MARÍA VILLANUEVA FERNÁNDEZ looks at Balenciaga and the influence of abstract art

In January, the TV series Cristóbal Balenciaga premiered, a story inspired by the life of the Spanish designer during his time in Paris, beginning when he arrived in 1937. The plot seeks to explore his personality and what drove him, highlighting key moments in his personal and professional life, such as his relationship with other illustrious designers, the creation of the gazar fabric, the design of Queen Fabiola’s wedding dress, and the creation of Air France’s stewardess uniforms.

Though fashion is present throughout the show’s six episodes, the couturier’s creations are placed in the background, focusing instead on personal experiences with family, friends, colleagues and employees.

However, several scenes in the first episode present the influences that would come to mark his work. Balenciaga is seen consulting José Ortiz-Echagüe’s book España. Tipos y Trajes (Spain: people and clothes), which details the country’s popular regional dress and costumes. According to written works on the Basque designer, much of his inspiration is derived from Spanish culture, painting and tradition.

For example, his 1947 bolero in blue velvet with black felt decoration and beadwork is an interpretation of bullfighters’ extravagant clothing, characterised by chromatic contrast and rich embroidery and trimmings. In a similar vein, his 1949 dress with black stripes on a red background bears a striking resemblance to the traditional women’s clothing of the Pas valley, in Cantabria.

The subtle similarities between Balenciaga’s innovative garments and their historical influences showcase a non-literal interpretation of traditional forms. This re-imagination would not have been possible without the influence of the nascent abstract art movement that grew alongside Balenciaga’s career.

In the early to mid-1900s, abstract currents were emerging in painting, moving the seat of art from its traditional home of Paris to New York. This was not reflected in the fashion world, as the French capital remained firmly established as the epicentre of haute couture.

In contrast to the avant-garde movements of the early 20th century, which expressed new values for a new world, the abstract currents of 1940s and 1950s art opened the doors to new forms of individual expression.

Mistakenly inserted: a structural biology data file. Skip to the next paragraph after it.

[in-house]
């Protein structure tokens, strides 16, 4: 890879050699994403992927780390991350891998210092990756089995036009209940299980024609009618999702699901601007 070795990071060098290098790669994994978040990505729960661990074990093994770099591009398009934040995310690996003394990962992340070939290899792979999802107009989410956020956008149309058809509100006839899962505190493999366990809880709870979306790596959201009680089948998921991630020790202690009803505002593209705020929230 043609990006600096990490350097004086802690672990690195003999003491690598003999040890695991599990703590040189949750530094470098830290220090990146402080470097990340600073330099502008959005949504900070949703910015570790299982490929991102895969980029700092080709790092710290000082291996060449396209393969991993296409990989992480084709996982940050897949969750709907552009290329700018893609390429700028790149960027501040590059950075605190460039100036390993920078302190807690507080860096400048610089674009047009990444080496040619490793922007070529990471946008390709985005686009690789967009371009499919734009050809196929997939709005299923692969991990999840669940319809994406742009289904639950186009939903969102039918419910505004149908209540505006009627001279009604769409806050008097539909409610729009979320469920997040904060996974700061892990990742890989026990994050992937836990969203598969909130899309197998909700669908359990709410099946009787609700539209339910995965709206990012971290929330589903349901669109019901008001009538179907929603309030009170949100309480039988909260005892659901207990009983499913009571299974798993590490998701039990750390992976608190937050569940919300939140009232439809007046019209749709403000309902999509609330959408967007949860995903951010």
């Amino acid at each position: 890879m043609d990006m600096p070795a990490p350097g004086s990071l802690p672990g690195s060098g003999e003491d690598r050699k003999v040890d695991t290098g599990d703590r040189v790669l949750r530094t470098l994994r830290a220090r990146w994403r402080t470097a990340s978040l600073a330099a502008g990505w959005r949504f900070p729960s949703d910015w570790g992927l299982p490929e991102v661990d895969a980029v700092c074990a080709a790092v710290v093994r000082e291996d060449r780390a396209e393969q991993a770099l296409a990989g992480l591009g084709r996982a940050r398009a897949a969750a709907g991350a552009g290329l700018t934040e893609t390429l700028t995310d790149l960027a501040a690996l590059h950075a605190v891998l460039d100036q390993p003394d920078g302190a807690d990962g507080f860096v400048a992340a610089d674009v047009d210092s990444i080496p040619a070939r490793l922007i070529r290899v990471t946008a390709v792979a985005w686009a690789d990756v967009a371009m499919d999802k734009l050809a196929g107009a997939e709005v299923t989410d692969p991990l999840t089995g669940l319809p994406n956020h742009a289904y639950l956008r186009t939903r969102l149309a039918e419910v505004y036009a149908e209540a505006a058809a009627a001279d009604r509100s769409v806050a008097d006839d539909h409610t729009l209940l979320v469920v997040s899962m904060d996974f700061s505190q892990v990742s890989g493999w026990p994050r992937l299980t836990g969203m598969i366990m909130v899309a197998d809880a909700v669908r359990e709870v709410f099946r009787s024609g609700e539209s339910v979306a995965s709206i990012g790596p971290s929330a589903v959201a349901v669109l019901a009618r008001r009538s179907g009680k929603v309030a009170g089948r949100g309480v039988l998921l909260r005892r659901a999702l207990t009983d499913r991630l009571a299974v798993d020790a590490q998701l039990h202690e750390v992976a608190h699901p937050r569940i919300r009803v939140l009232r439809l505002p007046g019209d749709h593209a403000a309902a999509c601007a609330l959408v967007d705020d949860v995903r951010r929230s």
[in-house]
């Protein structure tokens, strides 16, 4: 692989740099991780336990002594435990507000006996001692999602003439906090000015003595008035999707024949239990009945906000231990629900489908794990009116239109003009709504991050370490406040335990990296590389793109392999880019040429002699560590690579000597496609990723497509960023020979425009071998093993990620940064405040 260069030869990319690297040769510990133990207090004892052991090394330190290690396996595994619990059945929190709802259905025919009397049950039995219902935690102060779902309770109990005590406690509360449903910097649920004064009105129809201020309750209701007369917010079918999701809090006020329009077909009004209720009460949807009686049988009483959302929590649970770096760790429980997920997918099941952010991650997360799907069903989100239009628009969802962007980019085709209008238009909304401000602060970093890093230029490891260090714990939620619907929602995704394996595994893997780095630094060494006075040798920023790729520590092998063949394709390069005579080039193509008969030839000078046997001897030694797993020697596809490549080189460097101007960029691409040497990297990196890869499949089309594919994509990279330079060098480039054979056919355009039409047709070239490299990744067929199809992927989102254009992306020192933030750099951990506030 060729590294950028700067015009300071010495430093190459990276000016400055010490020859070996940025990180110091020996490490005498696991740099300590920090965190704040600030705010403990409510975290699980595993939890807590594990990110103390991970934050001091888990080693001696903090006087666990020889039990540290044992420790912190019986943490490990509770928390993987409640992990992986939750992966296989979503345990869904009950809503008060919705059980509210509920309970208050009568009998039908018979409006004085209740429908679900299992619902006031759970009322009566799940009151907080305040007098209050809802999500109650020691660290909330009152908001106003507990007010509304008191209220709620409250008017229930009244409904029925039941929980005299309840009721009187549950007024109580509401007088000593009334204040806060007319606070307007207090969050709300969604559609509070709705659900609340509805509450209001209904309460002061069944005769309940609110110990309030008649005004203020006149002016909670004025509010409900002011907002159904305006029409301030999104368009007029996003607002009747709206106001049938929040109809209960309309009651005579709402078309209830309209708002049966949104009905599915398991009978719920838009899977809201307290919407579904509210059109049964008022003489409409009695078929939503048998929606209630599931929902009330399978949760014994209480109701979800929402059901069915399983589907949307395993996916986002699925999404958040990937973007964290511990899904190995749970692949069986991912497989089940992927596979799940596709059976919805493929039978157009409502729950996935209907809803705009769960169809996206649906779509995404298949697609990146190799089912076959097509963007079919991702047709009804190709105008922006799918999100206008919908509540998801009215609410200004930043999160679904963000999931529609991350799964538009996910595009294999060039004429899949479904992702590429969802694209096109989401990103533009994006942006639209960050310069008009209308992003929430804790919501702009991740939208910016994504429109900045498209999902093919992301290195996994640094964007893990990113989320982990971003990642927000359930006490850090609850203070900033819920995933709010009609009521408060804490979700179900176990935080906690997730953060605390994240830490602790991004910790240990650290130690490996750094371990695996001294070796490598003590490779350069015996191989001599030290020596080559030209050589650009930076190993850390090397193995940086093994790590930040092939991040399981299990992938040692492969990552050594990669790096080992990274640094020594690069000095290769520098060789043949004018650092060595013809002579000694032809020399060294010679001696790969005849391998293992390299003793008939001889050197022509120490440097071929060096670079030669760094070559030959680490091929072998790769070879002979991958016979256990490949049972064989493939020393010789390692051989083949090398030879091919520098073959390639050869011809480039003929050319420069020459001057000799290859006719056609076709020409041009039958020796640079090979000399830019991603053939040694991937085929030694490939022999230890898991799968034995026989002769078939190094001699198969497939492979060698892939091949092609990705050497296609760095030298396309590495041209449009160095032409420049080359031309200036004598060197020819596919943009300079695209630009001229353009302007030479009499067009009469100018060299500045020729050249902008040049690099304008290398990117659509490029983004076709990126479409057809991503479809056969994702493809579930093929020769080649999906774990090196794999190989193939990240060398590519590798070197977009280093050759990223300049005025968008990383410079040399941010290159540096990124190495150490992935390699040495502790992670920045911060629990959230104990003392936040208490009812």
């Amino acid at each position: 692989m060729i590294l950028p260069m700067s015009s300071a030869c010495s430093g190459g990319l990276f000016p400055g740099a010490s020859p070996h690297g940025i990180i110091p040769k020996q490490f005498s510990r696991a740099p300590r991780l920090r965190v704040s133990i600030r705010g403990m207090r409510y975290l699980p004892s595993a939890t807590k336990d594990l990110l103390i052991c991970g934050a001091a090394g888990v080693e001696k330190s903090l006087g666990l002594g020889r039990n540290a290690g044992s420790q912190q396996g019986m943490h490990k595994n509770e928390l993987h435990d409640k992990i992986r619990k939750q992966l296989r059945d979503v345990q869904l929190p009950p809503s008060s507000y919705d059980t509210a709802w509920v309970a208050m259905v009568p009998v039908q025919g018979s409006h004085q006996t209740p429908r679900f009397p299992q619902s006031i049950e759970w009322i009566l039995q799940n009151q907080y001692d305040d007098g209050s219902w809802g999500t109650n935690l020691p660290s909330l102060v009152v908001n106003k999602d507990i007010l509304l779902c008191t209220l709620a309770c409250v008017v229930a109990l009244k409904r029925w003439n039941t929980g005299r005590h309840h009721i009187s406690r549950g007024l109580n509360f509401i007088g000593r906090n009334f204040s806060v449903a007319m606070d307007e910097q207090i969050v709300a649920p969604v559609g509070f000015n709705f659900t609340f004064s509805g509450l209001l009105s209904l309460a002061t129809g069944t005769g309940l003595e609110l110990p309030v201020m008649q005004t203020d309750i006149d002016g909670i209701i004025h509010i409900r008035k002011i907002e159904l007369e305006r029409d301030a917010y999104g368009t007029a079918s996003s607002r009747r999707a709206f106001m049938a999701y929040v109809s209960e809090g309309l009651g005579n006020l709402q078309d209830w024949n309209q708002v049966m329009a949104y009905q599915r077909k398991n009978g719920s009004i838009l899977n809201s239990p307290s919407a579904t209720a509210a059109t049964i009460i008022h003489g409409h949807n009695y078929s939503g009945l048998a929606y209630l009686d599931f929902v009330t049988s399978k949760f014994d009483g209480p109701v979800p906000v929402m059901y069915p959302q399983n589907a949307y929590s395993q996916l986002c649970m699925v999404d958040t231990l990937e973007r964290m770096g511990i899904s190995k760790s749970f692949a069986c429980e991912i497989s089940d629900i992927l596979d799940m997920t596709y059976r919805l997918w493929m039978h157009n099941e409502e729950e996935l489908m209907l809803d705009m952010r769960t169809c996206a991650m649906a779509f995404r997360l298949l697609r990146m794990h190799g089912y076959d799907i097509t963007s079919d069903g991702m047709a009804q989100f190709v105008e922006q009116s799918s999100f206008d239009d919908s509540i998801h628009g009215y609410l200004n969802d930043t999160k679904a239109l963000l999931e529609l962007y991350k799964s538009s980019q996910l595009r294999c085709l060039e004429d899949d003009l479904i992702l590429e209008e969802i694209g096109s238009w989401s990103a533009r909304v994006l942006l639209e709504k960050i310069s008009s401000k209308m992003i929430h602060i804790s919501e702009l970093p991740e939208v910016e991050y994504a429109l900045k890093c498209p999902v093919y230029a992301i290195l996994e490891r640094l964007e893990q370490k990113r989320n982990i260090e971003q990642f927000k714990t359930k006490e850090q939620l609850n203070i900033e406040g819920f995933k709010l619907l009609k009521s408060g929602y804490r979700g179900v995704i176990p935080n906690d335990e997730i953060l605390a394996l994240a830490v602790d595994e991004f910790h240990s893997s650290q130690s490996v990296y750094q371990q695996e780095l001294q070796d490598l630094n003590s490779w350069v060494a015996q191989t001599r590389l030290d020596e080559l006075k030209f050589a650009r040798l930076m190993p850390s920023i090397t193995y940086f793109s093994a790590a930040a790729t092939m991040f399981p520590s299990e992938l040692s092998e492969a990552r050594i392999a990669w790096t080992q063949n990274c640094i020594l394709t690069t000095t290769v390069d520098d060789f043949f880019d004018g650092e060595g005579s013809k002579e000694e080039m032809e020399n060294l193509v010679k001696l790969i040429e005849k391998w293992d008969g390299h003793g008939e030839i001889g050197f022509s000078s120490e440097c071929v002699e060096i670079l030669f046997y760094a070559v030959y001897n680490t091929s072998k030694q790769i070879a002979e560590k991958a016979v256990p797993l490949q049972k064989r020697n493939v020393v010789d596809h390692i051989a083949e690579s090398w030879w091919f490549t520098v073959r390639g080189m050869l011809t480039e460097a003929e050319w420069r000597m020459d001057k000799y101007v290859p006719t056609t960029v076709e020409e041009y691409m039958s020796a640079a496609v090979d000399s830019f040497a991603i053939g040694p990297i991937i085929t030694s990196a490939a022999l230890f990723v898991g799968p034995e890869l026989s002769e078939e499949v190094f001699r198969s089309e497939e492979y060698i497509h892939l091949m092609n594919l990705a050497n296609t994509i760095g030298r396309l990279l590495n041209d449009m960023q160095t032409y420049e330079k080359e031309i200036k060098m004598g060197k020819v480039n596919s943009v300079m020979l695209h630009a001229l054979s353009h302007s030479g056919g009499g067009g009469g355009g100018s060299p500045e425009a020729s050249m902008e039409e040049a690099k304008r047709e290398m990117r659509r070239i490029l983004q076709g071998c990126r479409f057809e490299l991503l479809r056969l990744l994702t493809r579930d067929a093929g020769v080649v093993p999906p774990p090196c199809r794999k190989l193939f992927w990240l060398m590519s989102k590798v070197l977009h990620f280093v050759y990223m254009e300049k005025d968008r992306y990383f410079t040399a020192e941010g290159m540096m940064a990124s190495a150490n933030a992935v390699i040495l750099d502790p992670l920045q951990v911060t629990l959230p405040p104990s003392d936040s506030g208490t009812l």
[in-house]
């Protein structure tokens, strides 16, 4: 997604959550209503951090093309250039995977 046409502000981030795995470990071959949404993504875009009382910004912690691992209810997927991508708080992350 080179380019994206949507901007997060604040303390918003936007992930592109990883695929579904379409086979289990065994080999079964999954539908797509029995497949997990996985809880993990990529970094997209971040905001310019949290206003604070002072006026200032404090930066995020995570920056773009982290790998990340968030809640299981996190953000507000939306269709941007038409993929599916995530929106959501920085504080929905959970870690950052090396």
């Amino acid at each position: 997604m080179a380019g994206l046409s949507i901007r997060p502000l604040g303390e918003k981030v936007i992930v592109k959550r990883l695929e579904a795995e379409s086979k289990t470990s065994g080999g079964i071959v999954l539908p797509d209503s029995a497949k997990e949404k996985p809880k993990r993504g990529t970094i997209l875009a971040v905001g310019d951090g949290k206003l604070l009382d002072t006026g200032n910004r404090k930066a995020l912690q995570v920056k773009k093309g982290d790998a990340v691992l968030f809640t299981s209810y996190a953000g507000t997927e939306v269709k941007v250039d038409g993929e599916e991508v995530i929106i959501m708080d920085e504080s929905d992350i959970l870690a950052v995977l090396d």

fashion 1947 bolero

1947 bolero

The chromatic compositions of artists like Ad Reinhardt and Mark Rothko offered a whole new field of experimentation, with results that were highly relevant to fashion.

In Rothko’s case, his apparently simple works achieved complexity through the superimposition of colour fields.

Reinhardt, on the other hand, was known for his extreme abstraction and minimalist approach. He did away with all non-essential elements, and his work’s subtle impact was rooted in an extremely limited colour palette: black and dark tones predominate, allowing his geometric and rigorous compositions to generate a sense of order and structure.

Some of these characteristics of colour, composition, precision and formal synthesis can be seen in Balenciaga’s work. Examples include the orange wool crepe day dress (1968), the black wool sack dress (autumn-winter collection, 1957) or model 125 from the 1965 summer collection, made at the Maison Balenciaga in Paris.

Architecture undoubtedly influenced Balenciaga’s innovative use of shape and volume. During the second half of the 1960s, several evening and bridal dresses designed by Balenciaga featured the warped geometric shapes and sculptural lines typical of the period’s buildings. Other dresses, such as the balloon dress (1958) and the summer collection dress (1959), were characterised by generous volumes and clean lines.

After WWII, Balenciaga’s output was marked by a significant shift as he offered an image for the woman of the time that was far removed from traditional aesthetics. This ran contrary to Christian Dior’s 1947 New Look, which placed a renewed focus on the feminine silhouette as an antidote to wartime austerity.

In the wake of the war, the Basque couturier began to rewrite the rules of fashion with his innovative silhouettes – the “barrel line”, babydoll, sack, balloon and peacock tail dresses, to name a few. These creations stemmed from a commanding control of geometry. They stood out for their formal purity, and were backed by profoundly technical craftsmanship. The result was an extraordinary sculptural sensibility built on a foundation of abstract art.

fashiion 1968 orange wool crepe day dress

1968 orange wool crepe day dress

Therefore, it could be said that Balenciaga not only offered an interpretation of the past, but also a look at tradition through contemporary eyes. Abstraction is used in his work as both a lens for reinterpreting Spanish culture, and as an artistic language shared with the art and the architecture of the time.

While this artistic context is often overlooked in writings and research on the designer, it is essential to understanding his excellence, not only as a fashion designer, but also as a true artistic genius of his time.

Perhaps nobody expressed this better than Balenciaga himself: “A couturier must be an architect for plans, a sculptor for shapes, an artist for colour, a musician for harmony and a philosopher for the sense of proportion”.

This article is republished from The Conversation under a Creative Commons licence